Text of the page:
Helping someone to take control of their own breath has the effect not only of calming the body in time, but also of allowing the mind to kind of re-enter the present dialogue to bring back online our rational cognitive function so that we can begin to think again, we can begin to communicate again, we can begin perhaps to express our needs – “Could somebody please get me a glass of water? Could somebody please call someone to come and pick me up or help me?”. Or indeed, we might apply that to ourselves – “I can now tell you what it is that I think caused me to enter into this panic mode”. But sometimes that isn’t possible,. of course. Sometimes we don’t know why. 

Assagioli’s Egg Diagram – A model of consciousness

And certainly, thinking collectively for a moment, the search for a cause becomes kind of overwhelming in itself. In other words, when we look for a cause, we find so many potential causes – the responses already being overwhelmed, there’s a meta crisis, as some people would describe it. And so the anxiety we’re feeling may reside, as it were in the field itself, or in the unfelt dynamics of the field itself. And at that level, it functions as a kind of fear energy, looking to be expressed, looking for some sensitive person to pick up on an aspect of it, give it voice, give it articulation, ideally, to metabolise it, to transform it, to release it. Frequently, that process gets stuck or gets arrested as it interacts with our own consciousness or with our own pathology, or with the things in our own life that already feel prone to anxiety. So we’re engaged here in this interaction at the personal level, at the interpersonal level, and at a level that works with the collective energies of the time, which in effect takes us into transpersonal dynamics. 

So one thing that one might observe about this from a strictly Psychosynthesis perspective and holding in mind, for those of you that know it, the vision of the egg diagram, as described by Assagioli, is to begin to wonder, “Where is this anxiety happening within me? Is it a flaring of something that connects with an unresolved part in my lower unconscious? Is it more the case that it’s co-opting an energy that persists in my middle unconscious, that is sort of available to my daily range? Something I carry with me? Or is the anxiety, as it frequently is, future oriented? Is it actually perhaps in my higher unconscious, but it’s distorted in terms of a fear for that which has yet to come to pass or may never come to pass?” And, you know, we all know from our own experience and lives that those examples are very vivid and exert a huge, taxing demand upon us and upon our energy, and they also function very deeply at the collective level.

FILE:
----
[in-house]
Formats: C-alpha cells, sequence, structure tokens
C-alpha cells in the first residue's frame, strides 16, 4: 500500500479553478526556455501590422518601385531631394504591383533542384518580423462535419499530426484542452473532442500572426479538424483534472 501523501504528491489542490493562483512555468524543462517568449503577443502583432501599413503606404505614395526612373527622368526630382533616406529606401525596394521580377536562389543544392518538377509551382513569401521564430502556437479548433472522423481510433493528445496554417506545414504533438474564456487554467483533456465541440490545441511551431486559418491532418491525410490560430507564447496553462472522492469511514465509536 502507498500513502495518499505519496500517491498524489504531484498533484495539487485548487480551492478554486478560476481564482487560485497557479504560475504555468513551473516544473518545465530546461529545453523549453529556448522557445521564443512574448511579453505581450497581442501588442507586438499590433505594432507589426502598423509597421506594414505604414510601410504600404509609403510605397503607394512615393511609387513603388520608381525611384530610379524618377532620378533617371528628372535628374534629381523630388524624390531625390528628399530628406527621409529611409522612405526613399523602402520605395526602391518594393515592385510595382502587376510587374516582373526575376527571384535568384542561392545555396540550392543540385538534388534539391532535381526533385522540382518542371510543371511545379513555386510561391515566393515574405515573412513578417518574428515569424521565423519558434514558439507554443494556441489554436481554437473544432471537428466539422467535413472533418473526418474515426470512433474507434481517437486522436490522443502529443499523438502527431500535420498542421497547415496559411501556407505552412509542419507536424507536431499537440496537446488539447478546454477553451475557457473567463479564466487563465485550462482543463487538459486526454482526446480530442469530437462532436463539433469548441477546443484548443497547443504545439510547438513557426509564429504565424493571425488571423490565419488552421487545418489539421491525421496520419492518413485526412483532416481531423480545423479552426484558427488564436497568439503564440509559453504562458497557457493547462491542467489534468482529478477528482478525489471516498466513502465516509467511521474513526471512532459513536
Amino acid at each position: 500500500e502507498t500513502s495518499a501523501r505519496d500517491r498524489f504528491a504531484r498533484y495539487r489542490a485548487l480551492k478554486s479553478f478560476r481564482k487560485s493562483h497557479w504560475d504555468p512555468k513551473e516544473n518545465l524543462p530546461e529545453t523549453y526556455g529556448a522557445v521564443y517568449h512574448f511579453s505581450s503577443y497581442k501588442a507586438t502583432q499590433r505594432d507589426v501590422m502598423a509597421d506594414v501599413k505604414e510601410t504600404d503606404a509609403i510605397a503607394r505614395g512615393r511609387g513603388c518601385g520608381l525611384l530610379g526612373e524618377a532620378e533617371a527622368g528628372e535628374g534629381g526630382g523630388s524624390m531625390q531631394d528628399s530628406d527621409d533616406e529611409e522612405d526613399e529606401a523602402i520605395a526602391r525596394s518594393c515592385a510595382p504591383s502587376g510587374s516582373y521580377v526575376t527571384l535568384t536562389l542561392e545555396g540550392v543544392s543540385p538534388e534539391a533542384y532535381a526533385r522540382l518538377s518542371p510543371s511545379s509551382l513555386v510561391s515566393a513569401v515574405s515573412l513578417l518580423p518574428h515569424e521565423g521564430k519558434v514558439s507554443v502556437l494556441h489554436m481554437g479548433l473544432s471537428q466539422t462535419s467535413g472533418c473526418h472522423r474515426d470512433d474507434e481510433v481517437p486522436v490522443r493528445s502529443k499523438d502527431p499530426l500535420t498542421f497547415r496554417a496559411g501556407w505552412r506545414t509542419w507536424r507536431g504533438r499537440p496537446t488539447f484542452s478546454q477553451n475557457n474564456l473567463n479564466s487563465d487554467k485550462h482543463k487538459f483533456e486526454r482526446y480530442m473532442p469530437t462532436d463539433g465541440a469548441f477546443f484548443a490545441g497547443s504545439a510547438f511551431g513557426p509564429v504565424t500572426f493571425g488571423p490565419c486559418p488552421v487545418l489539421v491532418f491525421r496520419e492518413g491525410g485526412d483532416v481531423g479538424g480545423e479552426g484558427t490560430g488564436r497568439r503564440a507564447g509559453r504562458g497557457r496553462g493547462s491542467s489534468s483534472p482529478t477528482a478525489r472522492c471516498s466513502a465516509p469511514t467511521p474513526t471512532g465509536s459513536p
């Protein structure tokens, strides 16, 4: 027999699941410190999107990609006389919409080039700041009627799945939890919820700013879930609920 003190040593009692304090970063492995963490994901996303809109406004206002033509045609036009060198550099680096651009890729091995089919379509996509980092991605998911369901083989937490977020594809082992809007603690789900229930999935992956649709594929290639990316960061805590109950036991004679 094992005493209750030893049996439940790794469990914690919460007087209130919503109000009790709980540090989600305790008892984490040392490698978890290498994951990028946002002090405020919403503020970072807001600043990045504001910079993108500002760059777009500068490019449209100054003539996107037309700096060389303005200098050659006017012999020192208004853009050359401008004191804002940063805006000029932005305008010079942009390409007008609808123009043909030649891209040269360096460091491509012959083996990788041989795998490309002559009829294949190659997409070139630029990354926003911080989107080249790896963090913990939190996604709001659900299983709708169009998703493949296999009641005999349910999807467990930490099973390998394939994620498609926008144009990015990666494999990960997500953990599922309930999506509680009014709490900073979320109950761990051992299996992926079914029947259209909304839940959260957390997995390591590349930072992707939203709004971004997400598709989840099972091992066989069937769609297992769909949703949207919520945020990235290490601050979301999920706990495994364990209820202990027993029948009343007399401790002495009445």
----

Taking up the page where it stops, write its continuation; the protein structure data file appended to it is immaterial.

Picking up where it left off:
Anxiety in society today

So just to bring this into the concrete world, I was looking at some newspaper articles kind of reflecting on anxiety just as a random sample, certainly not a scientific sample, but what I happened upon was taking a kind of business view of the impact of anxiety on the workforce. And, quoting figures, this would have been in January of 2024 in the UK, that 6% of the workforce at any given point is not at work because of anxiety. And the effects of that rippled through the economy is the thrust of the article. So this translates into 822,000 people each year being affected by anxiety. That impacts their work, so there’s the threshold for registering, which is estimated to cost businesses 8 billion pounds per year and the loss of 17 million working days. 

So I’m not particularly interested in those numbers other than they sound probably under estimates to me of what the real picture might look like. But nevertheless, they are quite big numbers, aren’t they? They’re quite compelling. 8 billion in lost business activity, and 17 million working days lost to anxiety every year. So even if they’re accurate, they’re still big enough to be taken seriously. The article, of course, frames all of this in broad brushstroke ways as having to do with post COVID experiences, anxieties arising to do with things like climate change, the cost of living crisis, the apparent structural crises within things like the family as an entity within society, uncertainties around employment or the continuation of employment. And I guess one could add to that fear  of war, either already existing wars or future wars, which are on the same pages of the same newspaper being kind of proclaimed and trumpeted. So there are enormous ironies in the way that these things show up and are reflected upon at all, to the extent that they are reflected upon at all.